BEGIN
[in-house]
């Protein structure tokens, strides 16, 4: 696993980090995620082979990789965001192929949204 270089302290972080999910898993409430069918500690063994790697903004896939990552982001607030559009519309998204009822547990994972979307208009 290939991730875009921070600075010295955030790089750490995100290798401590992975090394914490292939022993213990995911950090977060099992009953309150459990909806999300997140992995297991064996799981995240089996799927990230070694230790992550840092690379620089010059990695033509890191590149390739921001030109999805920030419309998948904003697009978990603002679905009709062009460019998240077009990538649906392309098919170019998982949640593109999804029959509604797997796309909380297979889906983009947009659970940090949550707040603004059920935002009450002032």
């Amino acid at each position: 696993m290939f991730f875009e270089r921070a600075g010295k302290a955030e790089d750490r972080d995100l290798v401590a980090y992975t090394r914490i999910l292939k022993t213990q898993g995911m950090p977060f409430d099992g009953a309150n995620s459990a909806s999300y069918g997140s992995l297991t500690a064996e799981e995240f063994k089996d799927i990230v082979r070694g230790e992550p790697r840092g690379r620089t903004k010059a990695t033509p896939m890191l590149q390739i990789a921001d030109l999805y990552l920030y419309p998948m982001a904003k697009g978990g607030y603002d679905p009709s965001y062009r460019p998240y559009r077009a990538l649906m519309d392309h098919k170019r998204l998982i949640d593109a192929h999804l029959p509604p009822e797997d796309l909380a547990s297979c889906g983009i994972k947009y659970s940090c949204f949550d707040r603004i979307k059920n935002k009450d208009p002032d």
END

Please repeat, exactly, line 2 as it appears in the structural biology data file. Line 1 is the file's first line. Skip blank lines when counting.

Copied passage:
């Protein structure tokens, strides 16, 4: 696993980090995620082979990789965001192929949204 270089302290972080999910898993409430069918500690063994790697903004896939990552982001607030559009519309998204009822547990994972979307208009 290939991730875009921070600075010295955030790089750490995100290798401590992975090394914490292939022993213990995911950090977060099992009953309150459990909806999300997140992995297991064996799981995240089996799927990230070694230790992550840092690379620089010059990695033509890191590149390739921001030109999805920030419309998948904003697009978990603002679905009709062009460019998240077009990538649906392309098919170019998982949640593109999804029959509604797997796309909380297979889906983009947009659970940090949550707040603004059920935002009450002032």